Monday, October 7, 2013

Londoners (and Peace camp at Parliament Square)

 I just very recently finished reading: "Londoners: The days and Nights of London Now -as told by those who love it, hate it, live it, left it and long for it" by Craig Taylor. It is written as a set of stories of all kinds of people, rich and poor, native and immigrant, women and men, talking about London. People who work at pubs, or in the stock market; a young man who started living in the city amongst the homeless and had to sleep at a park. The girl whose voice you hear announcing your next stop at the underground station. Those who came to the city from far and close... As with people, I guess, some stories were very easy to read and relate to, and I found others more difficult. But it really gives a perspective of the life of the city. One of my favorite stories was that of Barbara Tucker, protester at Parliament Square. Brian Haw started a peace camp at the famous square, just outside Westminster Abbey in 2001, exposing the consequences of the UK and US foreign policy. He became a symbol of the anti-war movement, and the camp lasted for 12 years of peaceful protest. "Protesters had planted crops in the square, including lettuce and carrots. There was a kitchen with drinking water in the Peace Camp". I just learnt that, sadly,  the last tents were removed this May, so I consider myself lucky that we actually saw the camp on its last months this January. Here's an excerpt of her story, from the book:
Barbara Tucker / Protester.

"I always say, every single building around here should be covered with the truth. It should be all over the place, you know? Then they'd soon stop, wouldn't they? Because what I've noticed is, they don't mind doing what they're doing, but they really don't do shame. What they're doing is really shameful. It beggars belief. You have to share that truth. The dynamic is brilliant here, because the global community of people come past, and we're giving them the opportunity to learn as much as they want. Not only to give you information , but to show you that yes, you can challenge your government. Yes, you can say no. The people who are suffering and dying will never be forgotten. while we're here. You know? And if that was happening to your family member, you'd want somebody to speak out about wouldn't you, really? 

I say to people, 'Welcome to Westminster Village. The only thing we do well is making a killing out of the suffering of others'. I've been arrested thirty-nine times in five years. I've learnt that if you cannot stand your ground in a public space to tell the truth without violence, you shouldn't be doing what you're doing. It's those in the government who duck and dive, and run and hide behind their gate, the weapons, the cheap sound bites in the TV studios and the corrupt courts. Some nights when they have a late night getting out I stand here with the loudspeaker and I say to them, as my little bedtime story: you are going to spend the rest of your miserable lives looking over your shoulders, checking your holiday itineraries, cos' whether it's ten years, twenty years or thirty years from now, you know, people will hunt you down, bring you to justice- we're not saying we're going to murder you or slaughter you, but we'll bring you to justice and change the systems that have allowed this to happen where human life is not protected. It's my little bedtime story. It's like, go to sleep with that one.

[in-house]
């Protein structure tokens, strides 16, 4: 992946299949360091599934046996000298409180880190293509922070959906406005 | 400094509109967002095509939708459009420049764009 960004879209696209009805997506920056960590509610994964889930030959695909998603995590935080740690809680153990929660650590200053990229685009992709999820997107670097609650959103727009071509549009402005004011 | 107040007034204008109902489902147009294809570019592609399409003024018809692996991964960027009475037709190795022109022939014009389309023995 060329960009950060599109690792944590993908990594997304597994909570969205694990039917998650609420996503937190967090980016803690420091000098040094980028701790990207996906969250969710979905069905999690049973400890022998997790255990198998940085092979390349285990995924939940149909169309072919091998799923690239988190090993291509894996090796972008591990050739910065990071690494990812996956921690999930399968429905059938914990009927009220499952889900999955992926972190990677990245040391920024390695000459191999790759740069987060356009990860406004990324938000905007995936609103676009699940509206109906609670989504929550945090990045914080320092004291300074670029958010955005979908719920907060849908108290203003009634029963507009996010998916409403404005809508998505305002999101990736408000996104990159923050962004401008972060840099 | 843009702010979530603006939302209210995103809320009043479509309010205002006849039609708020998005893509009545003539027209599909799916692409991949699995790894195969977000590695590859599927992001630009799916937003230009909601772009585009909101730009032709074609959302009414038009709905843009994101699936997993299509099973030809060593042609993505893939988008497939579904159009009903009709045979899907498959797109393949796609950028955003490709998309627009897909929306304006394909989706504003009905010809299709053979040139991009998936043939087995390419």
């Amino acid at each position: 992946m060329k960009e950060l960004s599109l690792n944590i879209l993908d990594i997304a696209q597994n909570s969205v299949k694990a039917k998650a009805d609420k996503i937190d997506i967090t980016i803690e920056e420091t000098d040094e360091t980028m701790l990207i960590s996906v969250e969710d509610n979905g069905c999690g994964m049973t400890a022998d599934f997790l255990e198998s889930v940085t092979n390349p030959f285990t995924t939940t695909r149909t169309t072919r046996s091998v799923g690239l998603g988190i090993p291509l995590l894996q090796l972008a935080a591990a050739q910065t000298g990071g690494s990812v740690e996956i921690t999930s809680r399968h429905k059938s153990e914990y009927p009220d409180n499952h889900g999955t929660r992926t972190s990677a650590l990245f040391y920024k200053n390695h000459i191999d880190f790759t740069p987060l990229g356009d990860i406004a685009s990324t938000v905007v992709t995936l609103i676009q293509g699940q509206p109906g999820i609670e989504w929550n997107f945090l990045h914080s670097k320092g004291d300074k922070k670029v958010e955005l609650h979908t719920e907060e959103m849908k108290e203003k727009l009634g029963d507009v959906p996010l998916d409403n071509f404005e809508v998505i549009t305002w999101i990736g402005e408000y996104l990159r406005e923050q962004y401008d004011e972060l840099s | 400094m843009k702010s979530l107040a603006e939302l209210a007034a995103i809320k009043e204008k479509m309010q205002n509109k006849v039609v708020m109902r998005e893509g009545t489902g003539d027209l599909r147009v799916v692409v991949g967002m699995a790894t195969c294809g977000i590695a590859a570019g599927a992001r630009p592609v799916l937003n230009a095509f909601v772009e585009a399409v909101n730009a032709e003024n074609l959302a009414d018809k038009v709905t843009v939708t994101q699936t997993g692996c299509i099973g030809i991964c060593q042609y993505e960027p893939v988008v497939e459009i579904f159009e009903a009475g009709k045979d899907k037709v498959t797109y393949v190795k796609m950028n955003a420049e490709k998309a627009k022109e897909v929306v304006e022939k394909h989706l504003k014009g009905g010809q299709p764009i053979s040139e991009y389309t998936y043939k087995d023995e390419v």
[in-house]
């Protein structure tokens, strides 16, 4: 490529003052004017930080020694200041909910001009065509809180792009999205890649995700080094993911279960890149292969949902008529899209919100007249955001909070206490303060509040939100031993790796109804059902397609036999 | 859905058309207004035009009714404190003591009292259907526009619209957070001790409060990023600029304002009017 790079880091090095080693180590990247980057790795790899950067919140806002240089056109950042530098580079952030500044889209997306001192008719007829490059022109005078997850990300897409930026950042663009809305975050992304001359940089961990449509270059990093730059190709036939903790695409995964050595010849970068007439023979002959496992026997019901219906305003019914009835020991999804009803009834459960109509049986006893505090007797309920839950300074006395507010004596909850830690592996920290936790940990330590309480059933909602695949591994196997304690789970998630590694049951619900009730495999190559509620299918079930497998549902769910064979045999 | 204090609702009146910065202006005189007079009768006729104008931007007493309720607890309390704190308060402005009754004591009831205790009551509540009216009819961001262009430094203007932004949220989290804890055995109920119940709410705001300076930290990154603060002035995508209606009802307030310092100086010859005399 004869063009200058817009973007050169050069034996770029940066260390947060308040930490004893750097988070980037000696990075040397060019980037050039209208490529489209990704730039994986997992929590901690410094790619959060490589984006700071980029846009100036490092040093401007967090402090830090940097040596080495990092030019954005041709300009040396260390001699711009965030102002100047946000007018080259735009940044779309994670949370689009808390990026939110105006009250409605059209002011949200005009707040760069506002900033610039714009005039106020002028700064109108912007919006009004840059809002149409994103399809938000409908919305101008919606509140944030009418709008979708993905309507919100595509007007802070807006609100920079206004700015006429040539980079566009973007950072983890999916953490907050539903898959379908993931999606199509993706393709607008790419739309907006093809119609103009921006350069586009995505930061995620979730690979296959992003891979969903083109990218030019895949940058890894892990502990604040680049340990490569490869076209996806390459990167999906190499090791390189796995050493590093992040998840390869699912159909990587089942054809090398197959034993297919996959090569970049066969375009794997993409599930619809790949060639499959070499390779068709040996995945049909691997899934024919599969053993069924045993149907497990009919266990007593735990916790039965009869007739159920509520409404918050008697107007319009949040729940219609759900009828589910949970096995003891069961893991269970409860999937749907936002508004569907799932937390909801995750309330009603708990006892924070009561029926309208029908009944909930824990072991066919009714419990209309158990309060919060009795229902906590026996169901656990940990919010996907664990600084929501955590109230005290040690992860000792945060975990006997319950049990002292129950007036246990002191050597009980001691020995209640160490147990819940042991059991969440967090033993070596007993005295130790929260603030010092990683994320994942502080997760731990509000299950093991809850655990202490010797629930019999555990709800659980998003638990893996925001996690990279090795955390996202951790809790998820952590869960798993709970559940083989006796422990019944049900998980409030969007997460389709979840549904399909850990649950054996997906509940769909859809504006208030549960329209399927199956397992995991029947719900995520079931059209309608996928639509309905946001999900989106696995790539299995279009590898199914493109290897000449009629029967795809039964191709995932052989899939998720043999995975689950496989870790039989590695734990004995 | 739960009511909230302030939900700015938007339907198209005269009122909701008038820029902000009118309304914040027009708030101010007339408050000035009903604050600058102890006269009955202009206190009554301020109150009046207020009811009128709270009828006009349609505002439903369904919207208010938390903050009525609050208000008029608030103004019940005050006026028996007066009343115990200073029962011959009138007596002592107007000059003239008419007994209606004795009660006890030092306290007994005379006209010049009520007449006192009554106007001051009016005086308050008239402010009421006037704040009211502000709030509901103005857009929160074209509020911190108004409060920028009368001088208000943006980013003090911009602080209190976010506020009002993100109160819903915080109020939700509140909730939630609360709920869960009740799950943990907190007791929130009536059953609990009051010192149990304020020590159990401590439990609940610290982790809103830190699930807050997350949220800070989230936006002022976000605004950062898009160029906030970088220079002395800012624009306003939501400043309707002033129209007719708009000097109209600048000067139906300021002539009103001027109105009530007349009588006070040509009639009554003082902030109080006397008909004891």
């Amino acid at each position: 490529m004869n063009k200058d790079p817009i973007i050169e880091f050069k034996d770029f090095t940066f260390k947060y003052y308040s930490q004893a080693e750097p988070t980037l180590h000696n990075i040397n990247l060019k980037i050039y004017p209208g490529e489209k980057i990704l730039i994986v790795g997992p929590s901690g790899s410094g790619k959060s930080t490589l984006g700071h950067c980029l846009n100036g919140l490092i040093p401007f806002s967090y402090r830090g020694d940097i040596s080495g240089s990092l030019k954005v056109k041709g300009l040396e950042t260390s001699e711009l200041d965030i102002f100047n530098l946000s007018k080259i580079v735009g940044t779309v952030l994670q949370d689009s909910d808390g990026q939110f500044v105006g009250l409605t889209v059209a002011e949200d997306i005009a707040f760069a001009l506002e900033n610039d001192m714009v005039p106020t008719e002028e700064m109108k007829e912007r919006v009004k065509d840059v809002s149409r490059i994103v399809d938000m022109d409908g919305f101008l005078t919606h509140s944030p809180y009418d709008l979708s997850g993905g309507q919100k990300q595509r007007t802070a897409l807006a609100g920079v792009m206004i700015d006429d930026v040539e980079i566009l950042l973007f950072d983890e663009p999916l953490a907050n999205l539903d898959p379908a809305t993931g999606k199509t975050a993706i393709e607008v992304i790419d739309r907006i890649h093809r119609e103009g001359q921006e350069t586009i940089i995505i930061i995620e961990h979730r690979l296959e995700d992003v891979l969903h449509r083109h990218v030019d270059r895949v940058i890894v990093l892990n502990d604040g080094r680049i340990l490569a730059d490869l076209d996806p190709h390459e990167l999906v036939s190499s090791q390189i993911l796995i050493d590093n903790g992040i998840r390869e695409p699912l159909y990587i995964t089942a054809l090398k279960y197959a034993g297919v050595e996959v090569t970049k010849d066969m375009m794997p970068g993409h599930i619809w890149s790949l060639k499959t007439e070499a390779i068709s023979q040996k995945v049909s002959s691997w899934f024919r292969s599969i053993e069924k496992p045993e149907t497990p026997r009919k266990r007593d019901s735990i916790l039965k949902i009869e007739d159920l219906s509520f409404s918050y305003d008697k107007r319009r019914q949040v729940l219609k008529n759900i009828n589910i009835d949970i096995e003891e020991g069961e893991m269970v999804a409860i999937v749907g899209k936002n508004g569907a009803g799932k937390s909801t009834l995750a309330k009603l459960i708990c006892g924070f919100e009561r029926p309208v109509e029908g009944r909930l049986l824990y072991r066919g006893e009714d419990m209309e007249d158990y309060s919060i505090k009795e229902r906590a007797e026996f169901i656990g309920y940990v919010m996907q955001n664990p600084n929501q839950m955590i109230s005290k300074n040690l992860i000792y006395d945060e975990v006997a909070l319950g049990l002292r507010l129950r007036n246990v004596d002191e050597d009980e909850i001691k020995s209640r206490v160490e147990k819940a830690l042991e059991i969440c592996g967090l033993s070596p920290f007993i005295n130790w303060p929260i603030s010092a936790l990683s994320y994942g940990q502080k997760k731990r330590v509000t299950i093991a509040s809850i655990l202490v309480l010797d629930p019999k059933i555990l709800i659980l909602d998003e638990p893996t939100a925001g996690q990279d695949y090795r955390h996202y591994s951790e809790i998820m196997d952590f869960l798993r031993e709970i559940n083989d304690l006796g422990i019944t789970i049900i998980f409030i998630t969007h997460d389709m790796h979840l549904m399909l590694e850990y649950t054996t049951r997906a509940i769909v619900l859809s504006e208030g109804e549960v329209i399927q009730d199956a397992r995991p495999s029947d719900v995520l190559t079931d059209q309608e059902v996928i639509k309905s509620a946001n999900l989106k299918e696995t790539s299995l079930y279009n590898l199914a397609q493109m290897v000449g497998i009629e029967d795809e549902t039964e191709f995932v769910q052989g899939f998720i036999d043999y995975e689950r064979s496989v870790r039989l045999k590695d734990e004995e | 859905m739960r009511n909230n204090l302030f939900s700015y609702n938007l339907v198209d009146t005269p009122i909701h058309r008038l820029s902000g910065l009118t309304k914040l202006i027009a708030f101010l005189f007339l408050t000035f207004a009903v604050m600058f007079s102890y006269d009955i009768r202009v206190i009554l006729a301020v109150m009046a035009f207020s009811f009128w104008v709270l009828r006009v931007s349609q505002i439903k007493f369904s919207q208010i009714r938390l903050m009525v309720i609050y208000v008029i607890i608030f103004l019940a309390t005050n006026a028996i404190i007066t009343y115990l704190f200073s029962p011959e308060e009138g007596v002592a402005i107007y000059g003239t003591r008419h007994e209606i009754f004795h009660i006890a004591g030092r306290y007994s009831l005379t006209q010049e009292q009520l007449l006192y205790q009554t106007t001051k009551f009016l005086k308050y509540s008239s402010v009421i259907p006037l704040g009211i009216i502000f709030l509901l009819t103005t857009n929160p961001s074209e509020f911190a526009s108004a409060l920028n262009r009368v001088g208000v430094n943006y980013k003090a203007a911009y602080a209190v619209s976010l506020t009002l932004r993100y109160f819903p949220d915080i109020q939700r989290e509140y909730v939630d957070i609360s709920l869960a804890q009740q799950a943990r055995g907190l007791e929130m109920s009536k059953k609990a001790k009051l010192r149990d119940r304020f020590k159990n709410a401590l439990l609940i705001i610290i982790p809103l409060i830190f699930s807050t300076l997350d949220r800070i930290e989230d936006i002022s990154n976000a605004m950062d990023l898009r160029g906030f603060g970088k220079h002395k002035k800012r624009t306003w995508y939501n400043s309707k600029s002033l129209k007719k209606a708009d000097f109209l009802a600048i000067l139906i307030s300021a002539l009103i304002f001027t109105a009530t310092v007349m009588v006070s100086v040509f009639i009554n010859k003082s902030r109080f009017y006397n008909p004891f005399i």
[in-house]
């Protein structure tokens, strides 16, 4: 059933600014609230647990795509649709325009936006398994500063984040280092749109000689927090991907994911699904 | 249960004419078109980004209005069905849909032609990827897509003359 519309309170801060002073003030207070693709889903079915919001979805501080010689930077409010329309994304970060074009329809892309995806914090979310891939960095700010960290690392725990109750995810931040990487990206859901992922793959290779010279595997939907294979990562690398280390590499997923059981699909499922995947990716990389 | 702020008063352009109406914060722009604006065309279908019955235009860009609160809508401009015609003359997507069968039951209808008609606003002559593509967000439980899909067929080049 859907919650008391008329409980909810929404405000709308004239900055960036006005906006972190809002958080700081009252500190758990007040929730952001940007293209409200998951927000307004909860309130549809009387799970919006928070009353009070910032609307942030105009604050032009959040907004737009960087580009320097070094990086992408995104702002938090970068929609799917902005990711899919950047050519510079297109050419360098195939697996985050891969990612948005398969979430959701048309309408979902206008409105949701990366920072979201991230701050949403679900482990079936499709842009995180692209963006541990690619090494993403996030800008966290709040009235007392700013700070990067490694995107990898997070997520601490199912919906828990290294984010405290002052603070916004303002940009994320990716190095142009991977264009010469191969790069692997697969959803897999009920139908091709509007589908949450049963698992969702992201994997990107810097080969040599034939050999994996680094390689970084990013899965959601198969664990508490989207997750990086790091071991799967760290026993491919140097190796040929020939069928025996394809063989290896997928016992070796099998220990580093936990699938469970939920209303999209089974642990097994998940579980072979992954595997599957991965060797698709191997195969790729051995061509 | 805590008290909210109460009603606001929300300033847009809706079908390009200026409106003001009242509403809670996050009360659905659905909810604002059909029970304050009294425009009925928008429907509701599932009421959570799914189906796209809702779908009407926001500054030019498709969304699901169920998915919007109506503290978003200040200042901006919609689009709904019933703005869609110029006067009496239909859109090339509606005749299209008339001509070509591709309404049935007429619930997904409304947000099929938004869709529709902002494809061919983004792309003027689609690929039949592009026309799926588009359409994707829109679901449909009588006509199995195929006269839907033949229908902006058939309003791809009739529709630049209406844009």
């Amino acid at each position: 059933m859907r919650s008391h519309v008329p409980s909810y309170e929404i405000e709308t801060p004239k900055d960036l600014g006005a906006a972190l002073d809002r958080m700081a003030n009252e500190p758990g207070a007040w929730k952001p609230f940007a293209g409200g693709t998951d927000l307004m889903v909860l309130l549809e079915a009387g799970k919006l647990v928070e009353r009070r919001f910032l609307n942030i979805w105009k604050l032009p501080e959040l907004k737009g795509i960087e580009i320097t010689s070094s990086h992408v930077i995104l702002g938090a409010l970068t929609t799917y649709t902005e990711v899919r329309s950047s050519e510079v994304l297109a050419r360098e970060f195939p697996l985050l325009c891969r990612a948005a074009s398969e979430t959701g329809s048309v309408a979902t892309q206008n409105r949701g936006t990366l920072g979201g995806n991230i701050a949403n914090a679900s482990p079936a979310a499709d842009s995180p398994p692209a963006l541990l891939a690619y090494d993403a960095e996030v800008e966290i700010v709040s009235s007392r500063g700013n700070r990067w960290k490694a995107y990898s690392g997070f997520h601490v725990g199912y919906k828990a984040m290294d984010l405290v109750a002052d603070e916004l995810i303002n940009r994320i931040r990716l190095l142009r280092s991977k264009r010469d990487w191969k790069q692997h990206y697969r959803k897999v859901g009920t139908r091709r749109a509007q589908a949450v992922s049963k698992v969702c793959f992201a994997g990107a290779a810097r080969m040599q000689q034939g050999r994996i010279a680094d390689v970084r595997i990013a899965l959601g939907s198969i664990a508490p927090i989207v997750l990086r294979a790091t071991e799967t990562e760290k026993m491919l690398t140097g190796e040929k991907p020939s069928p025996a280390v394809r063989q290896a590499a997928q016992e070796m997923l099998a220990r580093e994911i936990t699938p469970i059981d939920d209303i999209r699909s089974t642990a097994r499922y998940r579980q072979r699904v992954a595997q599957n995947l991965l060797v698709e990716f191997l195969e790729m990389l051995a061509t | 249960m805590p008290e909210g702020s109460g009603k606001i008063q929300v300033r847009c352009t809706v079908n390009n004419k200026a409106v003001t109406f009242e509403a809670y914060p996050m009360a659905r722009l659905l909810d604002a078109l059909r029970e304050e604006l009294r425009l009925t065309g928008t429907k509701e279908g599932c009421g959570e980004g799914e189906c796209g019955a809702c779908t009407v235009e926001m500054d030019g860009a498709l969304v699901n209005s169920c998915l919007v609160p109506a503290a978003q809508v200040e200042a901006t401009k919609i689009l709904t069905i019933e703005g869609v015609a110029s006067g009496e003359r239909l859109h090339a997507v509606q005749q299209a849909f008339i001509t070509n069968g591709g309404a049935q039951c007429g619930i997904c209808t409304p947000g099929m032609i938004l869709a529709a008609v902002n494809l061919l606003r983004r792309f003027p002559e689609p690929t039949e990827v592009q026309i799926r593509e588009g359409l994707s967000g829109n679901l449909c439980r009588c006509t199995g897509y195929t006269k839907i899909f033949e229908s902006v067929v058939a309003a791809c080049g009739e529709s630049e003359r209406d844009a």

I've got 'Arrest war criminals' or 'Stop killing children' or other banners. They've got big tough machine guns. Protecting what? It just wakes up people. (...) We are in the belly of the beast, really. We're surrounded. I say to people who pass by, I say on the loudspeaker, as long as this country will want to occupy other countries, then we're occupying Westminster Village. We will occupy your minds, your time, your money, to remind the thousands of people that work in Westminster, that all you do is perpetuate the lies of this government that lead to the suffering of innocent civilians. And that when 90 per cent of the casualties of these legal wars are affecting civilians, it can't be war.


If we're going to have a normal world, let's bring people together. Because they try and portray it, 'Maad people over there', because that's the game, isn't it really. 'They're mad over there'. Let's make it as hard for you to go over there and discover that actually it's quite interesting, you know, who's doing what. I'd love to see this open, you know, as a sort of people's square. It's got to be kept open for everyone. What's the point of having a square if there's no access to it? It's got to be the people's square you know. It should remain with the people for ever. "

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